ICAN and Peace Boat Member Akira Kawasaki Wants Nuclear Weapons to be Abolished
On November 8, many students, faculty and staff from Lakeland University Japan and Bunkyo Gakuin University (and elsewhere) attended author and activist Akira Kawasaki’s lecture, "Abolishing Nuclear Weapons: The Role of Civil Society." The event was held in BGU’s 8th floor auditorium, and open to the general public, as all Lakeland Lectures are.
During his lecture, Kawasaki, via slides, showed that there are still more than 12,000 nuclear weapons in existence, with around 90% owned and controlled by Russia and the United States. "The world is so divided," said Mr. Kawasaki, "but the truth is, when nuclear weapons are used, everyone loses."
After Kawasaki's 50-minute lecture, an engaging 30-minute Q&A followed, with students asking Mr. Kawasaki questions ranging from what they could do as citizens to help the cause to wondering whether nuclear weapons abolishment could ever actually occur.
Mr. Kawasaki, an International Steering Committee member for the 2017 Nobel Peace Prize winning organization, ICAN (International Campaign to Abolish Nuclear Weapons), and an Executive Committee Member of Peace Boat, is also the author of My Job is to Make the World Peaceful, available in Japanese and written specifically for young adults.
To accompany the lecture, we asked Mr. Kawasaki a few general questions about nuclear weapons, his background, and his simultaneous involvement in two peace-seeking international organizations.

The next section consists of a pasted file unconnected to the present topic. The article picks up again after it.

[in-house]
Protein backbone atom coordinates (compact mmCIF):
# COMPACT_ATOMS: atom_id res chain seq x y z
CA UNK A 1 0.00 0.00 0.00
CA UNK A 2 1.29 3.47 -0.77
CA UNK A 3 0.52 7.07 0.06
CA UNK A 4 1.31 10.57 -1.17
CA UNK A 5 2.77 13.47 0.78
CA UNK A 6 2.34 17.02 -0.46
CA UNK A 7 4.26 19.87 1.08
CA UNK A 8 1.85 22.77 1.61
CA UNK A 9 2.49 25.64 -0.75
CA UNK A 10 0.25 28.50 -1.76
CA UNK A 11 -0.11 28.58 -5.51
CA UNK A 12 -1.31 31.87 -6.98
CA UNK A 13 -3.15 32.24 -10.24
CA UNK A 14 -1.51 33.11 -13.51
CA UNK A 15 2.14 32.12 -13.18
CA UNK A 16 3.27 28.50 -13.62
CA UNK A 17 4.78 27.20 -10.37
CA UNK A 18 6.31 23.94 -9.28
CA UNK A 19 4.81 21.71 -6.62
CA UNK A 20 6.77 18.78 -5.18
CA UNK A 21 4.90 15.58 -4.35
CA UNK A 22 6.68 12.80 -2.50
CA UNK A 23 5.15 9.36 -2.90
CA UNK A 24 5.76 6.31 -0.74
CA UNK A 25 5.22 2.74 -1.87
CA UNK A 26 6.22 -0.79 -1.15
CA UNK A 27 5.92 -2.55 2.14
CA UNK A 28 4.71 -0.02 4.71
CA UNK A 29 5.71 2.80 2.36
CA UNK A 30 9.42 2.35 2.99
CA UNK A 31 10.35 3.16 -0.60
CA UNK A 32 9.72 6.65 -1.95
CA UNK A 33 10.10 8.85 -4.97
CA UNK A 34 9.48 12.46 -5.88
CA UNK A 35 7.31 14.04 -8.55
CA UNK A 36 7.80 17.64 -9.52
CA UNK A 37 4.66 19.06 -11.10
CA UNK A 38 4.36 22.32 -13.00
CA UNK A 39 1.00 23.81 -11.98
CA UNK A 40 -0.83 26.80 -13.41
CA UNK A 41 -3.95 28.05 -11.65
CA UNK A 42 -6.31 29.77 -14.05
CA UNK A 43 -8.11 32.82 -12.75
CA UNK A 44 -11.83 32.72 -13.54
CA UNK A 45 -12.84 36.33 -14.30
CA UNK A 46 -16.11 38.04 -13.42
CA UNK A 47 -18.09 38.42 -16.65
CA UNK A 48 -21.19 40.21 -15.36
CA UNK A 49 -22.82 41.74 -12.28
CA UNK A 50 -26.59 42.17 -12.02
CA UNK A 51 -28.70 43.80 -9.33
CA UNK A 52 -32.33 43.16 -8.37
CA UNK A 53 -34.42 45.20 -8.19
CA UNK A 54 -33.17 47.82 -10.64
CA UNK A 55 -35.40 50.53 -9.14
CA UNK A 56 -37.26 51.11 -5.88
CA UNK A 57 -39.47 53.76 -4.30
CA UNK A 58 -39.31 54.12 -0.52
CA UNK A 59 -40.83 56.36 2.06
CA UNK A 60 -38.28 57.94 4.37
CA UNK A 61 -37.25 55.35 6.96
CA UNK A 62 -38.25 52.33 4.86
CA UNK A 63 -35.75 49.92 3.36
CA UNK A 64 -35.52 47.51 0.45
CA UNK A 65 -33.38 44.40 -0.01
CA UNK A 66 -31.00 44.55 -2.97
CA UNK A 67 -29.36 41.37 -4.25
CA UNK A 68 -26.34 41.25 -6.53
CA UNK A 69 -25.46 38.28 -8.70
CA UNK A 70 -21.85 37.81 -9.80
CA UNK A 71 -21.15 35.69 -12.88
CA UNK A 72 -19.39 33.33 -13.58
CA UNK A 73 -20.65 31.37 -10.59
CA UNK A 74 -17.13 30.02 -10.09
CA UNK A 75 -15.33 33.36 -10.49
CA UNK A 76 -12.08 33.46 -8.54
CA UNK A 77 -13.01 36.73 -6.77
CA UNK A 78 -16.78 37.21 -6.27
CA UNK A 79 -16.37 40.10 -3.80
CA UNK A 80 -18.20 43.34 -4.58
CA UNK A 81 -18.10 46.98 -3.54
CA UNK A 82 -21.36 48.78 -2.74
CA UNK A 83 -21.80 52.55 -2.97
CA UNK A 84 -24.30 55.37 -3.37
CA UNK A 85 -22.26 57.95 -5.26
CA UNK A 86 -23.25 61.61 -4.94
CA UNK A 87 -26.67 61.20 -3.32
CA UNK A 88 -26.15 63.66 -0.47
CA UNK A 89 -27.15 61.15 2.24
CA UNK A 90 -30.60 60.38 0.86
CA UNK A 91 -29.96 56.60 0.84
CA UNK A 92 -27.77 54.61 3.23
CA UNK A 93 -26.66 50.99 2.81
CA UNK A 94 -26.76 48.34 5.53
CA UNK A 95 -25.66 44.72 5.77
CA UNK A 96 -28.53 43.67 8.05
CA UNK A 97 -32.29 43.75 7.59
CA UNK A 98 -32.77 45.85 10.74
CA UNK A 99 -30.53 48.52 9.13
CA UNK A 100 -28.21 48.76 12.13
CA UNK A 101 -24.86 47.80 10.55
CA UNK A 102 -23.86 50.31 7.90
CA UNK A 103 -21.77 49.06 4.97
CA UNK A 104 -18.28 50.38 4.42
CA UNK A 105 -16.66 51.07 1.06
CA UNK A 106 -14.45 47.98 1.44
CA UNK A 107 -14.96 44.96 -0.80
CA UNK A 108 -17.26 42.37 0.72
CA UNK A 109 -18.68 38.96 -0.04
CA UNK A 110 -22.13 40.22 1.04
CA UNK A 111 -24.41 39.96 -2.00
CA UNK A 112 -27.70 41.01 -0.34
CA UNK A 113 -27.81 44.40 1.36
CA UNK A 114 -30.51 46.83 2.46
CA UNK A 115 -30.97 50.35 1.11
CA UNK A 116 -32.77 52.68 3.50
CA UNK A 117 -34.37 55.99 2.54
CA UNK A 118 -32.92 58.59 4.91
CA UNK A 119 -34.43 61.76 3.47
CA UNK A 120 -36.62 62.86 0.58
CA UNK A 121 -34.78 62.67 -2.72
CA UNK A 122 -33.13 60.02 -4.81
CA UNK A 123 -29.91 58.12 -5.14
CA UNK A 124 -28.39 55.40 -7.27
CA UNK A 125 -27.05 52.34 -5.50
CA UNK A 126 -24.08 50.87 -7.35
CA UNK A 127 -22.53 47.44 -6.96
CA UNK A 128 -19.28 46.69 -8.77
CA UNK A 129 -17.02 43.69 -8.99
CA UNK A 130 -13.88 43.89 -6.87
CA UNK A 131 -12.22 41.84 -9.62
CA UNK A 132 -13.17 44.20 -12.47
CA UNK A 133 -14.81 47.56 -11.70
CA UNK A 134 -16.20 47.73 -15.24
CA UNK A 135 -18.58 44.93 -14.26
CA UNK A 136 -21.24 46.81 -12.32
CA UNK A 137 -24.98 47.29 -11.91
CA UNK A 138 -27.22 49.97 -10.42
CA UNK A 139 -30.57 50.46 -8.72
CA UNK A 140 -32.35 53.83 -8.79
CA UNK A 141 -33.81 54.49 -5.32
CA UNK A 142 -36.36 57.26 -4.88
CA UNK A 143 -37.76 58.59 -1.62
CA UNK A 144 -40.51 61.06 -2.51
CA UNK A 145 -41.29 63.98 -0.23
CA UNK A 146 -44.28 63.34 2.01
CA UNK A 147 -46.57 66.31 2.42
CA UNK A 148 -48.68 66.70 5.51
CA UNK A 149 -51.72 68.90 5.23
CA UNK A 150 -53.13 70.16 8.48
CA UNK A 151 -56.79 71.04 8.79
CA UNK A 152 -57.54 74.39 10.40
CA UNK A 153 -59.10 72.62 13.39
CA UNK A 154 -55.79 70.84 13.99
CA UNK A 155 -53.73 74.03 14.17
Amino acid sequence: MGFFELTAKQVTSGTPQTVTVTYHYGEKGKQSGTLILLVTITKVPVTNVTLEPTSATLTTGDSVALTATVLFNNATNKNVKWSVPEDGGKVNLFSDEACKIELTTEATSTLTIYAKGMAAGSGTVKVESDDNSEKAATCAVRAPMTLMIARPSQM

His answers are below.
So, here we are, in the 21st century, many of us still hoping for the abolishment of nuclear weapons, while others seem to have come to accept the systems in place. What, in your opinion, is the most crucial step for us to take, as citizens in 2023, to at least begin the reduction of nuclear weapons?
People often say it would not be possible to abolish nuclear weapons, when asked whether you can. But you should change the question. Ask yourself whether nuclear weapons can actually be used in today's world.
If you think it is possible, where in what scenario would that be? And what would take place when those weapons are used? In the wake of wars, violence and rising tensions around the world, those would be the first questions for you to tackle in addressing the issue of nuclear weapons.
Many of the people who were in your lecture's audience were students in their late teens, early twenties. What was your life like at that age? Were you already involved with international organizations?
When I was 20 years old, I travelled to the Middle East as an individual tourist, just [out of] curiosity. I found the people there so kind and friendly. Just the next year, the region was put under the imminent threat of war, and the Gulf War did start in 1991.
At that time, I saw the war as something very close to myself, remembering the people I had met. I strongly recommend young students travel abroad so that world affairs would not be far from you anymore.
You have been a part of the organization ICAN (International Campaign to Abolish Nuclear Weapons) as well as Peace Boat for many years. How has the reaction towards these two organizations changed over time?
The 2017 Nobel Peace Prize for ICAN has dramatically changed public recognition of the organizations I work for. I see the Prize not [as] a reward for past achievements, but as an encouragement for future works. Also, the Prize has made abolishing nuclear weapons something possible and positive rather than miserable and negative.